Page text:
Towards a policy on indigenous bush encroachment in South Africa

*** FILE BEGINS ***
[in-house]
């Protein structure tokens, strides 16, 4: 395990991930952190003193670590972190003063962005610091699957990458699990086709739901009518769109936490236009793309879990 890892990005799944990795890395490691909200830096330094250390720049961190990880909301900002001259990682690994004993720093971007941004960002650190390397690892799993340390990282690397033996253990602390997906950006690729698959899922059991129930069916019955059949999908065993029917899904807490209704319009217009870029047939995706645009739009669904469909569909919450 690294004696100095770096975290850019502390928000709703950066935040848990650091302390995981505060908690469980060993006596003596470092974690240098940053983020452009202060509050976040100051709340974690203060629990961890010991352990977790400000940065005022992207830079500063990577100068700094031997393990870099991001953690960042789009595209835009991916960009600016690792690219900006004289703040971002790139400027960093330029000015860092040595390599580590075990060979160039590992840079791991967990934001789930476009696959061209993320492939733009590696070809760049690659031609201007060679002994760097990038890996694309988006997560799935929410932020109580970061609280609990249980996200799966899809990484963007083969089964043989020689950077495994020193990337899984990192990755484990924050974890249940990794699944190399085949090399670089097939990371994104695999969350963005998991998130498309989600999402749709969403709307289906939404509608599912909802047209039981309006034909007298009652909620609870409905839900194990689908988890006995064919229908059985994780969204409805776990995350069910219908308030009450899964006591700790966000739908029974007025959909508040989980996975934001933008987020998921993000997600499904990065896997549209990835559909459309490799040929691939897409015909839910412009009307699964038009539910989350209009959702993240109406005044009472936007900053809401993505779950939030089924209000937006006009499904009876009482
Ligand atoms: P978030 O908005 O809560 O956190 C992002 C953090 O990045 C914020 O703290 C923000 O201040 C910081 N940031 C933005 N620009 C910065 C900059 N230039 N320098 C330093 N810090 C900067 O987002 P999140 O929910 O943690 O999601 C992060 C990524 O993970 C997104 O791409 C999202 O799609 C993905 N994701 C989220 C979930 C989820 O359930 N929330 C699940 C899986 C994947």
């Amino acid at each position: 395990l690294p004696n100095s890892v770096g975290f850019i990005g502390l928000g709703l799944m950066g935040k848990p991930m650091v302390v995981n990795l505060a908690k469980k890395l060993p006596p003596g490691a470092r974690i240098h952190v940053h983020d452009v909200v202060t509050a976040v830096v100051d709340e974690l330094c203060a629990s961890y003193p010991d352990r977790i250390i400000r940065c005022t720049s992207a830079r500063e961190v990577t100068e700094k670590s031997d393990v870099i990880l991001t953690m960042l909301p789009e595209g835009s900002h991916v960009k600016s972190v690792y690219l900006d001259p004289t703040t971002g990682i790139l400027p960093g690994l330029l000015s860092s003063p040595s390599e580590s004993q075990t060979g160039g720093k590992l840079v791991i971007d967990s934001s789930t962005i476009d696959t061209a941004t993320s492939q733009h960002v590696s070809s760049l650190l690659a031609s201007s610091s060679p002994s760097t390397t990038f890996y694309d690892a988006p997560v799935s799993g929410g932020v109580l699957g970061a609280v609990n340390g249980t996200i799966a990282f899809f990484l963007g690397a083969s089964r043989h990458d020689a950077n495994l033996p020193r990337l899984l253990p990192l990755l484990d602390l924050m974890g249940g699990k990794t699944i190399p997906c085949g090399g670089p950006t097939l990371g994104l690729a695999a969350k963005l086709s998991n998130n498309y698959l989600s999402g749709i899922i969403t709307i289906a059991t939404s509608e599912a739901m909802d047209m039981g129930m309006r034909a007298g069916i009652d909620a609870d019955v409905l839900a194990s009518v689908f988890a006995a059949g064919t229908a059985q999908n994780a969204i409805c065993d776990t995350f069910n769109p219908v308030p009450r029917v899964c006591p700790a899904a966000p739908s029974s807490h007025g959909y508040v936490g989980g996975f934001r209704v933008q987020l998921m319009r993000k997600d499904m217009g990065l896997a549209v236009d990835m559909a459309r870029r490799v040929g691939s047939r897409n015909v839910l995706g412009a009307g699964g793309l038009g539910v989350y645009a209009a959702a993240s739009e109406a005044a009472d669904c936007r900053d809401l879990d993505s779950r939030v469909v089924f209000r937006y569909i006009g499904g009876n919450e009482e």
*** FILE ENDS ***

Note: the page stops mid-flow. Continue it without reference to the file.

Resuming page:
This study reviewed the extent and causes of bush encroachment in South Africa, broadly evaluated its impacts, determined the policy stance that South Africa should take towards bush encroachment, and identified appropriate policy responses. A set of simple models and assumptions were devised to estimate the impacts of bush encroachment across different parts of the country. The extent and impacts of bush encroachment and potential remedial interventions were summarised for a set of seven bioregional zones. Results from earlier studies were used to determine the average change in woody cover over the monitoring period for affected areas in each of the bioregional zones, and the total extent of bush encroachment in each zone was estimated from recent mapping exercises of bush encroachment. Following this, and a review of the potential methods of controlling the problem, we undertook a scenario analysis to evaluate the potential viability and implications of attempting various forms of control in different areas. Four potential policy scenarios were evaluated using a high-level estimation of the potential costs and benefits for each of the affected bioregions, taking land tenure into account. Based on the results from the scenario analysis a set of policy responses and recommendations were developed.